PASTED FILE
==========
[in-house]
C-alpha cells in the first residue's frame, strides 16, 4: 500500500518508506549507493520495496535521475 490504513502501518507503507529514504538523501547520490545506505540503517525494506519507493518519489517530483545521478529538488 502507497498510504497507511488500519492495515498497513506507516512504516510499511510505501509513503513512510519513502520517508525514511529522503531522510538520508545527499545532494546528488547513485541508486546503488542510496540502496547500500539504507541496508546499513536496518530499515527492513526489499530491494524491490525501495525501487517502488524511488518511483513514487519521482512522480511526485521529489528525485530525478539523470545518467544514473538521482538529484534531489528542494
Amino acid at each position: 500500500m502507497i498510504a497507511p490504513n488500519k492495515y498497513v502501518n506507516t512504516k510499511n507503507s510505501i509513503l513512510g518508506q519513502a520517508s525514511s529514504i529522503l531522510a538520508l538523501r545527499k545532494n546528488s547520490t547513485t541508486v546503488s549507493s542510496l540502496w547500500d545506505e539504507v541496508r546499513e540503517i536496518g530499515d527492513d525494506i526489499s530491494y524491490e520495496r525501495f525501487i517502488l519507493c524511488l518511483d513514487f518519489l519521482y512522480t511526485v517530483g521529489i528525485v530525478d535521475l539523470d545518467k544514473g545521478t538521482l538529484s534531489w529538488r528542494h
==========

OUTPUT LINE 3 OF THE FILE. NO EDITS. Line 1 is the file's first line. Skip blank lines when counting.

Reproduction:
Amino acid at each position: 500500500m502507497i498510504a497507511p490504513n488500519k492495515y498497513v502501518n506507516t512504516k510499511n507503507s510505501i509513503l513512510g518508506q519513502a520517508s525514511s529514504i529522503l531522510a538520508l538523501r545527499k545532494n546528488s547520490t547513485t541508486v546503488s549507493s542510496l540502496w547500500d545506505e539504507v541496508r546499513e540503517i536496518g530499515d527492513d525494506i526489499s530491494y524491490e520495496r525501495f525501487i517502488l519507493c524511488l518511483d513514487f518519489l519521482y512522480t511526485v517530483g521529489i528525485v530525478d535521475l539523470d545518467k544514473g545521478t538521482l538529484s534531489w529538488r528542494h